Jennifer Siegel nails it again, with her term "new nomadism", describing the trend towards mobile, lightweight, eco-friendly lifestyles. We're working and living in a very different way, and yet our buildings have remained static, heavy structures. Our cars are smart, our clothing is smart, our materials are smart and our buildings are still these heavy boxes."
Jennifer uses examples like Burning Man, Glastonbury or even RV cities like Quartzite in Arizona that mushrooms from 3,000 in summer to 100,000 in winter, when it is over-run by snowbirds from Canada and northern states: instant cities composed of mobile, portable buildings.
Steve Rose chronicles the rise of portable architecture in the Guardian: "Compact homes make a lot of sense. Considerably cheaper than existing ones, they use far less energy, and utilise otherwise redundant space and materials. And if you don't like where you live, you can just pick up your home and put it somewhere else."
He notes also that it isn't new: "While cities and towns composed of static dwellings are the dominant model for society, there are still plenty of nomadic communities who take their dwellings with them. And we're not just talking about Mongolian yurts and Bedouin tents.....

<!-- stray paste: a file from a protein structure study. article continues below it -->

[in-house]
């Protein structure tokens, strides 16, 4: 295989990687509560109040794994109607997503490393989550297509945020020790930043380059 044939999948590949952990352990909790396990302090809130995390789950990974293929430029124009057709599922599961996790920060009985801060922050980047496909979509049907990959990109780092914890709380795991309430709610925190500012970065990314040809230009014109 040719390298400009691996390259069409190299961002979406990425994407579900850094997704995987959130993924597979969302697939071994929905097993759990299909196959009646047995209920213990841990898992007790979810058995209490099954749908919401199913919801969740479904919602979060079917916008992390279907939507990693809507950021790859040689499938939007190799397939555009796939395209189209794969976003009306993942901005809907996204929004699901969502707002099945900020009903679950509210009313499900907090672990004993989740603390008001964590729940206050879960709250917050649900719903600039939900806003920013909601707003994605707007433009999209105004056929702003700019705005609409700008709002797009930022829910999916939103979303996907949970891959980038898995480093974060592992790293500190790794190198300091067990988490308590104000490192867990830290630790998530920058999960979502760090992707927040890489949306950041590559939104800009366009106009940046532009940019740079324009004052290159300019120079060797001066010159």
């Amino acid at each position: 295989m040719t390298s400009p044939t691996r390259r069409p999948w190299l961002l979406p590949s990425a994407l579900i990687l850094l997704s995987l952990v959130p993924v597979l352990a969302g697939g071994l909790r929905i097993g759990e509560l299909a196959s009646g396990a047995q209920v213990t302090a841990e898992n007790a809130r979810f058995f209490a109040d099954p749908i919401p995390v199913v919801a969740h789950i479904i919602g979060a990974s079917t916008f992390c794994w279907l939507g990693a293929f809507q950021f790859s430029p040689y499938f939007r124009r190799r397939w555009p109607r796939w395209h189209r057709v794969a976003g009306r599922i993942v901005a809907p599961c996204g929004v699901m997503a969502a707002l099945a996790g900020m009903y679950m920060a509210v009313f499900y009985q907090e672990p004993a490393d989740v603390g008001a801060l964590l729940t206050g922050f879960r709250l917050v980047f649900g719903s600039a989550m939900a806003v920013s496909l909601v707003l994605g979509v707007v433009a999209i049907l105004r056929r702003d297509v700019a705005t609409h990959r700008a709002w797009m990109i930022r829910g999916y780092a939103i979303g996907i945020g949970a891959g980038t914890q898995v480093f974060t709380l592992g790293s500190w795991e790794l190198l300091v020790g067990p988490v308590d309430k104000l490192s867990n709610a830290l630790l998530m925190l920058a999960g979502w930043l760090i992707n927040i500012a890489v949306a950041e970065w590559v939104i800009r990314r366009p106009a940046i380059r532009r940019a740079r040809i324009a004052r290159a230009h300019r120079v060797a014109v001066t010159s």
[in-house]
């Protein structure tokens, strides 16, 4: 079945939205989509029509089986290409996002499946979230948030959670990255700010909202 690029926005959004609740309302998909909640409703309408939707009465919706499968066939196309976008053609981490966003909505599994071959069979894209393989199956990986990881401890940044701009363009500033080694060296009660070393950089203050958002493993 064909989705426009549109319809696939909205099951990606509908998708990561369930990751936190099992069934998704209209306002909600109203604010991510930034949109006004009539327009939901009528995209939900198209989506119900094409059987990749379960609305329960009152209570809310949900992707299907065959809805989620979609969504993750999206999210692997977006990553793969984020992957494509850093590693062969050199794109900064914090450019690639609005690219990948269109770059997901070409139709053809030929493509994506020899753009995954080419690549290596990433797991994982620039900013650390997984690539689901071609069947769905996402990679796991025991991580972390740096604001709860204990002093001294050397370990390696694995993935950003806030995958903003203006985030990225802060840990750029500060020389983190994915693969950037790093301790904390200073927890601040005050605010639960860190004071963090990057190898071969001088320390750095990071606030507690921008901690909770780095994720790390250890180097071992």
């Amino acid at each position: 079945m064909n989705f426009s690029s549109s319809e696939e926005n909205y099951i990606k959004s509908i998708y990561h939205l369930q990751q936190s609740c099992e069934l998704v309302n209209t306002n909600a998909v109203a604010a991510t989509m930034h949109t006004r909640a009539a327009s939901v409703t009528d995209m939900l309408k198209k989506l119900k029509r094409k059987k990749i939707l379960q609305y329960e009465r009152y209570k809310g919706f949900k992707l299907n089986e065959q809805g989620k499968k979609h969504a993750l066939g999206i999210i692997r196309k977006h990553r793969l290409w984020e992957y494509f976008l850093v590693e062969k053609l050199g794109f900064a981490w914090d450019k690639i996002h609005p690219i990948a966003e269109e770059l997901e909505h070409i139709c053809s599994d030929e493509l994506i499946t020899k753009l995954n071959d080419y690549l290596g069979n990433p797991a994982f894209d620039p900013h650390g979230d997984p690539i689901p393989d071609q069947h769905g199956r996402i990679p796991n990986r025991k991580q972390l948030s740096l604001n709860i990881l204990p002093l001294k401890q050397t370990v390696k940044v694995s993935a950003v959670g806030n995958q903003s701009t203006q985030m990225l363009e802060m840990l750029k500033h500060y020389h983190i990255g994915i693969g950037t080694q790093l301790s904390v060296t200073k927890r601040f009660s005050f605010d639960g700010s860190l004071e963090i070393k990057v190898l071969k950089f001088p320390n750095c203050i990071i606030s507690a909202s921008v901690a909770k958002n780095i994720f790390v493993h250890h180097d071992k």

"This is not the first generation to explore such ideas. Many 20th-century designers sought to harness the liberating possibilities of technology, but most failed. There was the French Utopie group with their inflatable, "pneumatic" architecture. In Britain, we had the sci-fi fantasies of the Archigram team, such as the famous Walking City - which literally got up on its legs and wandered about - and the Plug-In City, a permanent megastructure into which mobile units such as individual homes could connect and disconnect as they wished, making for a city permanently in flux." ::Guardian
Quartsite RV fest